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Former Glencore Trader Pleads Guilty To FCPA And Related Offense

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As highlighted in this prior post, for approximately two years Glencore (a commodities company incorporated in the United Kingdom and headquartered in Switzerland with common stock that trades on the New York based over-the-counter market) has been under scrutiny for conduct in Nigeria, the Democratic Republic of Congo, and Venezuela (as well as perhaps other countries).

Earlier this week Anthony Stimler pleaded guilty to FCPA and money laundering offenses. Stimler is described as a United Kingdom citizen and resident who was a trader at a Glencore subsidiary who worked on the West Africa desk from in or around 2002 until in or around 2009 and then again from in or around June 2011 until in or around August 2019. According to the DOJ “In that role, Stimler had responsibility for crude oil purchases from, among other places, Nigeria, and acted on behalf of Company 1 [Glencore] in procuring crude oil from Nigeria.”

In summary fashion, the criminal information alleges:

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FCPA Flash Podcast – A Conversation With Douglas Zolkind Regarding DOJ FCPA Issues

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The FCPA Flash podcast provides in an audio format the same fresh, candid, and informed commentary about the Foreign Corrupt Practices Act and related topics as readers have come to expect from written posts on FCPA Professor.

This FCPA Flash podcast episode is a conversation with Douglas Zolkind. Zolkind recently joined the New York office of Debevoise & Plimpton after serving as an Assistant U.S. Attorney for the Southern District of New York. Among the cases he prosecuted were FCPA trial convictions involving Ng Lap Seng and Patrick Ho. During the podcast, Zolkind: (i) shares his experiences trying FCPA cases including the difference between “FCPA violations” and “FCPA violations that can be proven at trial”; (ii) discusses underappreciated aspects of DOJ FCPA enforcement; (iii) opines whether the government is vulnerable on some of its FCPA enforcement theories; and (iv) suggests a change to FCPA enforcement.

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An Episode Of White Collar Briefly

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Today’s post is a recent episode of White Collar Briefly, a podcast sponsored by Perkins Coie and co-sponsored by the ABA Global Anti-Corruption Corruption.

During the podcast, I had the pleasure to visit with Chelsea Curfman and Markus Funk and talked about the following issues: my professional background; the evolution of my work; FCPA Inc.; the revolving door between the DOJ and SEC and private FCPA practice; what the end game of FCPA enforcement is and what does success actually mean; the downside of other countries modeling enforcement of their FCPA-like laws on U.S. FCPA enforcement; the lack of individual enforcement actions in connection with most corporate enforcement actions; whether FCPA enforcement will change in a Biden administration; voluntary disclosure; and whether there are any recent trends in FCPA enforcement.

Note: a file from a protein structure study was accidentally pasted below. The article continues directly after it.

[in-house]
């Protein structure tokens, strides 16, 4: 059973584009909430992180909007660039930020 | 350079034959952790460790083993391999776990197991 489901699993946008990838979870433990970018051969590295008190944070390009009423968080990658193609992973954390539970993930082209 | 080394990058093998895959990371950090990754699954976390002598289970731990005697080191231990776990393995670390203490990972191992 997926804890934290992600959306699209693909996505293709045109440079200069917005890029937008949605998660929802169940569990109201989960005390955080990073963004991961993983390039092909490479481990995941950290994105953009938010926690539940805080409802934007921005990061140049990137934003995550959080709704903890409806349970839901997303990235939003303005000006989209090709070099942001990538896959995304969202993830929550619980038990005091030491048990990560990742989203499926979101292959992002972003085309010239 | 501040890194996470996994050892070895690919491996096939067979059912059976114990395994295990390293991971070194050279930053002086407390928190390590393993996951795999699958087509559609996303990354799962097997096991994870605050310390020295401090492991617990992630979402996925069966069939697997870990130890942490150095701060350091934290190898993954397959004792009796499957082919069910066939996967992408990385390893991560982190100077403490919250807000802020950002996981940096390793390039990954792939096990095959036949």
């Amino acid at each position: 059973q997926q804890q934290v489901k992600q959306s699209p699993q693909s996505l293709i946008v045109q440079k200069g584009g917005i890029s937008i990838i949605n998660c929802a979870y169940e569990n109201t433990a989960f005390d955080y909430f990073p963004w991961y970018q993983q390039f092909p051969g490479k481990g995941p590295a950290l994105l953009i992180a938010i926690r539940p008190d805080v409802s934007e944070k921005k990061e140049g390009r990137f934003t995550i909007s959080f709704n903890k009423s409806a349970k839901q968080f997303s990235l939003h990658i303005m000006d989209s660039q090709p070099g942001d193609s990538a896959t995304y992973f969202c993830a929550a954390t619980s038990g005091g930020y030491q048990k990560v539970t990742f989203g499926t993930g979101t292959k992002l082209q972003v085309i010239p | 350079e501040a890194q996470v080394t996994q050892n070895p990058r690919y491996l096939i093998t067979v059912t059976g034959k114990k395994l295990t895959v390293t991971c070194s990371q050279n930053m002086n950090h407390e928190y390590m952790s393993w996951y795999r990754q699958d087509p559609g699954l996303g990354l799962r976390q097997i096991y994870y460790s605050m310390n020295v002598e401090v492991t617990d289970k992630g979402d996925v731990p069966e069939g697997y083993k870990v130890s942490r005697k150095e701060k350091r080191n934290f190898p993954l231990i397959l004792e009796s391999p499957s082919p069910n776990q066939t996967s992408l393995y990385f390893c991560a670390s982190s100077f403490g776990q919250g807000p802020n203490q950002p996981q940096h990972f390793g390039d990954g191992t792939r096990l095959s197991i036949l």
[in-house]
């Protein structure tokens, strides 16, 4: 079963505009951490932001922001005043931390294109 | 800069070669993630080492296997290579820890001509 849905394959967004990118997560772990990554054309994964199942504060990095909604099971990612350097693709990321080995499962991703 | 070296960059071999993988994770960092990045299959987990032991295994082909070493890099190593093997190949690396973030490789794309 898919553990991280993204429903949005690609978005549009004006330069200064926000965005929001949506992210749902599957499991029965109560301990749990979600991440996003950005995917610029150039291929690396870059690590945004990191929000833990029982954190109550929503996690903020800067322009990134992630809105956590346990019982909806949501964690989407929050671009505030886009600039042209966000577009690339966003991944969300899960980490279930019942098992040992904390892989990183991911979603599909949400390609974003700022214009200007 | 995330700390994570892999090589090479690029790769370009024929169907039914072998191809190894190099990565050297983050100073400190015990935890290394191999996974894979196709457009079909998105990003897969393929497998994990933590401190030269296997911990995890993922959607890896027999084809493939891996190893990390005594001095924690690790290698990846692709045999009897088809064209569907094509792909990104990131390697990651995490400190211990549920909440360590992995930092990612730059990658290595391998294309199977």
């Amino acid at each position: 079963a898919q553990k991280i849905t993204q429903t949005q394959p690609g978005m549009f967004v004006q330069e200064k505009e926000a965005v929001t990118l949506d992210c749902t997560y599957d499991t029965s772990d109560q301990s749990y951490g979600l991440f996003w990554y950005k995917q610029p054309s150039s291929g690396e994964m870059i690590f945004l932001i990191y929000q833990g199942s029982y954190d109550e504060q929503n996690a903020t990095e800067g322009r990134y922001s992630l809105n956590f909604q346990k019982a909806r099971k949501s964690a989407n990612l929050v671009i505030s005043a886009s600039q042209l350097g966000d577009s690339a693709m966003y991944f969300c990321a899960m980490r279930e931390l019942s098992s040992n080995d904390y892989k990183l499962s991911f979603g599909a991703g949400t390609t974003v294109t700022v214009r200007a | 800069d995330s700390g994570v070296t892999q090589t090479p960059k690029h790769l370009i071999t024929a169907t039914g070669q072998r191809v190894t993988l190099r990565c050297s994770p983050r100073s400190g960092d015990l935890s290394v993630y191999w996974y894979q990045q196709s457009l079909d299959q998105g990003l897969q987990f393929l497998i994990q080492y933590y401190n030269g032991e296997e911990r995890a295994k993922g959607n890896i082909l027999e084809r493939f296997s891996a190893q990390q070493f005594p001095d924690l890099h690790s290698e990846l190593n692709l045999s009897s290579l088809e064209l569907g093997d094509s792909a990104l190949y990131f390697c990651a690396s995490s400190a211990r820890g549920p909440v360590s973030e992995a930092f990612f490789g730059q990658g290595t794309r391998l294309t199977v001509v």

Slumbering Individual FCPA Enforcement Actions

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Most in the Foreign Corrupt Practices Act space learn when the DOJ announces criminal FCPA charges against individuals. Thereafter, the tendency (including myself) is to sort of forget about many of the individual cases.

However, recently I examined the dockets for all individuals criminally charged with FCPA offenses since January 1, 2017 and was surprised to learn that a meaningful percentage of these cases are slumbering with no substantive activity recorded in quite some time.

Thus, when viewing DOJ FCPA individual enforcement action statistics it is important to keep in mind that many of these cases are slumbering and are not being actively prosecuted.

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DOJ Announces Individual Criminal Charges In Connection With Ecuador Bribery Scheme

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Yesterday, the DOJ announced criminal charges against Jorge Cherrez Mino (pictured) and John Robert Luzuriaga Aguinaga in connection with a bribery scheme in Ecuador.

According to this criminal complaint, Cherrez (a citizen of Ecuador who is currently located in Mexico) served as the manager, president, and director of the “U.S. Investment Fund Companies” (a domestic concern under the FCPA).

According to this separate criminal complaint, Luzuriaga (a citizen of Ecuador who is currently located in Florida) served as the Risk Director for Instituto de Seguridad Social de la Policia Nacional (“ISSPOL” – an Ecuadorian public institution responsible for managing the financial contributions by Ecuadorian police officers toward their social security). The complaint alleges that “ISSPOL was controlled by the government of Ecuador and performed a function that Ecuador treated as its own, and was an ‘instrumentality’ of the Ecuadorian government.”)

Even though the Cherrez complaint provides a jurisdictional basis for FCPA anti-bribery offenses and indeed alleges that Cherrez violated the FCPA, the Cherrez and Luzuriaga complaints charge money laundering offenses.

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